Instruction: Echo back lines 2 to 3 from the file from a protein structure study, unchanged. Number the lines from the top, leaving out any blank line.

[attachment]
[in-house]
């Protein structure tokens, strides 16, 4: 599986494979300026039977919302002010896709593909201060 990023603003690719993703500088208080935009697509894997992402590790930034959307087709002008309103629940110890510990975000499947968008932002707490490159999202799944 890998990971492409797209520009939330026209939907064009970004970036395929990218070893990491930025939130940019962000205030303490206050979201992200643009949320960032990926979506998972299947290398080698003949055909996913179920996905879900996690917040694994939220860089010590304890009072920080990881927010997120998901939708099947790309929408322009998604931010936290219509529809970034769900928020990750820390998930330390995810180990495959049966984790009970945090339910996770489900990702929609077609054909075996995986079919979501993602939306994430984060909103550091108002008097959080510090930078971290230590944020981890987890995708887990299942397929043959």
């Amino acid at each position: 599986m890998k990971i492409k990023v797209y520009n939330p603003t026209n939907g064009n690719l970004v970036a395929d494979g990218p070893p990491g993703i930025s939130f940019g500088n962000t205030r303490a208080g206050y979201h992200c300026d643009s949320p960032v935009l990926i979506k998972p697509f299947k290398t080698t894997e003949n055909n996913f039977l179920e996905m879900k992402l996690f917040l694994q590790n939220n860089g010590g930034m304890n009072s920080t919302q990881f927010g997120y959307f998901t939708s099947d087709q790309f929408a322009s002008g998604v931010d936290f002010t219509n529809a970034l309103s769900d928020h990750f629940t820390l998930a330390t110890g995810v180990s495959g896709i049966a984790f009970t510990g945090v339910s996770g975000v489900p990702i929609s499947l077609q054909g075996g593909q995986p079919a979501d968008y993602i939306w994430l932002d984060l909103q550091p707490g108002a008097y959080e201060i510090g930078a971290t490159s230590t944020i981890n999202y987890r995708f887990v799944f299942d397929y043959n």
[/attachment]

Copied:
């Protein structure tokens, strides 16, 4: 599986494979300026039977919302002010896709593909201060 990023603003690719993703500088208080935009697509894997992402590790930034959307087709002008309103629940110890510990975000499947968008932002707490490159999202799944 890998990971492409797209520009939330026209939907064009970004970036395929990218070893990491930025939130940019962000205030303490206050979201992200643009949320960032990926979506998972299947290398080698003949055909996913179920996905879900996690917040694994939220860089010590304890009072920080990881927010997120998901939708099947790309929408322009998604931010936290219509529809970034769900928020990750820390998930330390995810180990495959049966984790009970945090339910996770489900990702929609077609054909075996995986079919979501993602939306994430984060909103550091108002008097959080510090930078971290230590944020981890987890995708887990299942397929043959």
């Amino acid at each position: 599986m890998k990971i492409k990023v797209y520009n939330p603003t026209n939907g064009n690719l970004v970036a395929d494979g990218p070893p990491g993703i930025s939130f940019g500088n962000t205030r303490a208080g206050y979201h992200c300026d643009s949320p960032v935009l990926i979506k998972p697509f299947k290398t080698t894997e003949n055909n996913f039977l179920e996905m879900k992402l996690f917040l694994q590790n939220n860089g010590g930034m304890n009072s920080t919302q990881f927010g997120y959307f998901t939708s099947d087709q790309f929408a322009s002008g998604v931010d936290f002010t219509n529809a970034l309103s769900d928020h990750f629940t820390l998930a330390t110890g995810v180990s495959g896709i049966a984790f009970t510990g945090v339910s996770g975000v489900p990702i929609s499947l077609q054909g075996g593909q995986p079919a979501d968008y993602i939306w994430l932002d984060l909103q550091p707490g108002a008097y959080e201060i510090g930078a971290t490159s230590t944020i981890n999202y987890r995708f887990v799944f299942d397929y043959n």